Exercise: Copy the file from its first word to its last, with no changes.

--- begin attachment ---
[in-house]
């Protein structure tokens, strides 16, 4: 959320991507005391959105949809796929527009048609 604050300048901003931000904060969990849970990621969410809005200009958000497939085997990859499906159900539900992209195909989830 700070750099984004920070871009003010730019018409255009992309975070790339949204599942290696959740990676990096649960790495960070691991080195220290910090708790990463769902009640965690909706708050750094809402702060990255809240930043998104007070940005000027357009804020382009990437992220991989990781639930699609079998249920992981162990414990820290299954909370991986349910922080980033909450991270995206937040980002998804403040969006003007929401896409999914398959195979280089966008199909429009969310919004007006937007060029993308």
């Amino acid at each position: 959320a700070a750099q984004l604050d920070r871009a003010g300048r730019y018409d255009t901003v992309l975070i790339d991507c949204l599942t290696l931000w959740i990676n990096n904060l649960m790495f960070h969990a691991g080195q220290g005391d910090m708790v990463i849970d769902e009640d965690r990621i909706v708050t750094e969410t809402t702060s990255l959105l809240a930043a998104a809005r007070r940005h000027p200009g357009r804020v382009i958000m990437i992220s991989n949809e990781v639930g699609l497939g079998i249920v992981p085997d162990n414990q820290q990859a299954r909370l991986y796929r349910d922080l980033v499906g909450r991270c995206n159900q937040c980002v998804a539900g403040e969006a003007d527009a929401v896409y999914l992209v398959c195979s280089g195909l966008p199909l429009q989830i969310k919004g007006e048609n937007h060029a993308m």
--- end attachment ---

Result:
[in-house]
């Protein structure tokens, strides 16, 4: 959320991507005391959105949809796929527009048609 604050300048901003931000904060969990849970990621969410809005200009958000497939085997990859499906159900539900992209195909989830 700070750099984004920070871009003010730019018409255009992309975070790339949204599942290696959740990676990096649960790495960070691991080195220290910090708790990463769902009640965690909706708050750094809402702060990255809240930043998104007070940005000027357009804020382009990437992220991989990781639930699609079998249920992981162990414990820290299954909370991986349910922080980033909450991270995206937040980002998804403040969006003007929401896409999914398959195979280089966008199909429009969310919004007006937007060029993308």
């Amino acid at each position: 959320a700070a750099q984004l604050d920070r871009a003010g300048r730019y018409d255009t901003v992309l975070i790339d991507c949204l599942t290696l931000w959740i990676n990096n904060l649960m790495f960070h969990a691991g080195q220290g005391d910090m708790v990463i849970d769902e009640d965690r990621i909706v708050t750094e969410t809402t702060s990255l959105l809240a930043a998104a809005r007070r940005h000027p200009g357009r804020v382009i958000m990437i992220s991989n949809e990781v639930g699609l497939g079998i249920v992981p085997d162990n414990q820290q990859a299954r909370l991986y796929r349910d922080l980033v499906g909450r991270c995206n159900q937040c980002v998804a539900g403040e969006a003007d527009a929401v896409y999914l992209v398959c195979s280089g195909l966008p199909l429009q989830i969310k919004g007006e048609n937007h060029a993308m």